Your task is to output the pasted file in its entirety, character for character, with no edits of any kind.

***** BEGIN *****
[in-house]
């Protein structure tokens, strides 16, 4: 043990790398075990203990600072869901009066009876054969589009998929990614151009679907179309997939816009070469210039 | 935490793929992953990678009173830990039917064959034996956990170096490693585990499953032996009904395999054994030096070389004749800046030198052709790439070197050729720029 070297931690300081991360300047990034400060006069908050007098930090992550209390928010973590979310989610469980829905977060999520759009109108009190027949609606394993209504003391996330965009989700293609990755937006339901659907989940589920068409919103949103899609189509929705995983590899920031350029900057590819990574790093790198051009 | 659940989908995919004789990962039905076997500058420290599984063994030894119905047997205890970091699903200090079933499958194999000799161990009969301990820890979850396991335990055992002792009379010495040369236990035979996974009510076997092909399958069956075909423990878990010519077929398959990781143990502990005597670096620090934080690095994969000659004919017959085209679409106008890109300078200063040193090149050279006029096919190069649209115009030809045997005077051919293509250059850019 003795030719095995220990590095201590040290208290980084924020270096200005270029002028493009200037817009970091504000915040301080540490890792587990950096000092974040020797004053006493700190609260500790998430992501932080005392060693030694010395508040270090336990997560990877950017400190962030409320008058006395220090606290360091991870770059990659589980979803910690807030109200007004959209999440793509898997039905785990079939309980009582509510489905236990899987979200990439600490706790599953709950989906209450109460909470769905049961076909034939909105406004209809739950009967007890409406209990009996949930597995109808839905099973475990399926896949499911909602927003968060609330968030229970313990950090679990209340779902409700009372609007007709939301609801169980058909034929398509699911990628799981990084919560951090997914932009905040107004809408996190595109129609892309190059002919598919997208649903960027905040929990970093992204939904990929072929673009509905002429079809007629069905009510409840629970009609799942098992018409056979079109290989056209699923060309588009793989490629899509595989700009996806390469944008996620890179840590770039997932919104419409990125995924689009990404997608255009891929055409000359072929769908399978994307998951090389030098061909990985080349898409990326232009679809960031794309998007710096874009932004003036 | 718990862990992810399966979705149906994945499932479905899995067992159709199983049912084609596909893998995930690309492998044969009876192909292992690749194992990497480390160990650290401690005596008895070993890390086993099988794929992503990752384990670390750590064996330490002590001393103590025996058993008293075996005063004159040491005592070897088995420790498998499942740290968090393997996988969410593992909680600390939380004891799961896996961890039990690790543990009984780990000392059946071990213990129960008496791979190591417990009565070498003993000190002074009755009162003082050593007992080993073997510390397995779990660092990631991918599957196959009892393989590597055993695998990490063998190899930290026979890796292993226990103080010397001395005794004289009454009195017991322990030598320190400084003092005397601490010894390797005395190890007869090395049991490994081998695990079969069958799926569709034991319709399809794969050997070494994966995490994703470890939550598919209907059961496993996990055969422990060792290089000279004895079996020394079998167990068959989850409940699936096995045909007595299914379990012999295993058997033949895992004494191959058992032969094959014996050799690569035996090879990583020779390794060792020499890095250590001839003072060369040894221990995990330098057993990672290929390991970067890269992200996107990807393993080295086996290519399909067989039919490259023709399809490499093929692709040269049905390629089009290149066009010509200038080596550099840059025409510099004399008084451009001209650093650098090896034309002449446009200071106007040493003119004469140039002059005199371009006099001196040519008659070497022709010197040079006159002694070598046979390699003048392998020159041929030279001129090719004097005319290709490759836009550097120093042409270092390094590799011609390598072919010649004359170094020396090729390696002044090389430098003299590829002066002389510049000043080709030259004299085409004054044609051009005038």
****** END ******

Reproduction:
[in-house]
């Protein structure tokens, strides 16, 4: 043990790398075990203990600072869901009066009876054969589009998929990614151009679907179309997939816009070469210039 | 935490793929992953990678009173830990039917064959034996956990170096490693585990499953032996009904395999054994030096070389004749800046030198052709790439070197050729720029 070297931690300081991360300047990034400060006069908050007098930090992550209390928010973590979310989610469980829905977060999520759009109108009190027949609606394993209504003391996330965009989700293609990755937006339901659907989940589920068409919103949103899609189509929705995983590899920031350029900057590819990574790093790198051009 | 659940989908995919004789990962039905076997500058420290599984063994030894119905047997205890970091699903200090079933499958194999000799161990009969301990820890979850396991335990055992002792009379010495040369236990035979996974009510076997092909399958069956075909423990878990010519077929398959990781143990502990005597670096620090934080690095994969000659004919017959085209679409106008890109300078200063040193090149050279006029096919190069649209115009030809045997005077051919293509250059850019 003795030719095995220990590095201590040290208290980084924020270096200005270029002028493009200037817009970091504000915040301080540490890792587990950096000092974040020797004053006493700190609260500790998430992501932080005392060693030694010395508040270090336990997560990877950017400190962030409320008058006395220090606290360091991870770059990659589980979803910690807030109200007004959209999440793509898997039905785990079939309980009582509510489905236990899987979200990439600490706790599953709950989906209450109460909470769905049961076909034939909105406004209809739950009967007890409406209990009996949930597995109808839905099973475990399926896949499911909602927003968060609330968030229970313990950090679990209340779902409700009372609007007709939301609801169980058909034929398509699911990628799981990084919560951090997914932009905040107004809408996190595109129609892309190059002919598919997208649903960027905040929990970093992204939904990929072929673009509905002429079809007629069905009510409840629970009609799942098992018409056979079109290989056209699923060309588009793989490629899509595989700009996806390469944008996620890179840590770039997932919104419409990125995924689009990404997608255009891929055409000359072929769908399978994307998951090389030098061909990985080349898409990326232009679809960031794309998007710096874009932004003036 | 718990862990992810399966979705149906994945499932479905899995067992159709199983049912084609596909893998995930690309492998044969009876192909292992690749194992990497480390160990650290401690005596008895070993890390086993099988794929992503990752384990670390750590064996330490002590001393103590025996058993008293075996005063004159040491005592070897088995420790498998499942740290968090393997996988969410593992909680600390939380004891799961896996961890039990690790543990009984780990000392059946071990213990129960008496791979190591417990009565070498003993000190002074009755009162003082050593007992080993073997510390397995779990660092990631991918599957196959009892393989590597055993695998990490063998190899930290026979890796292993226990103080010397001395005794004289009454009195017991322990030598320190400084003092005397601490010894390797005395190890007869090395049991490994081998695990079969069958799926569709034991319709399809794969050997070494994966995490994703470890939550598919209907059961496993996990055969422990060792290089000279004895079996020394079998167990068959989850409940699936096995045909007595299914379990012999295993058997033949895992004494191959058992032969094959014996050799690569035996090879990583020779390794060792020499890095250590001839003072060369040894221990995990330098057993990672290929390991970067890269992200996107990807393993080295086996290519399909067989039919490259023709399809490499093929692709040269049905390629089009290149066009010509200038080596550099840059025409510099004399008084451009001209650093650098090896034309002449446009200071106007040493003119004469140039002059005199371009006099001196040519008659070497022709010197040079006159002694070598046979390699003048392998020159041929030279001129090719004097005319290709490759836009550097120093042409270092390094590799011609390598072919010649004359170094020396090729390696002044090389430098003299590829002066002389510049000043080709030259004299085409004054044609051009005038």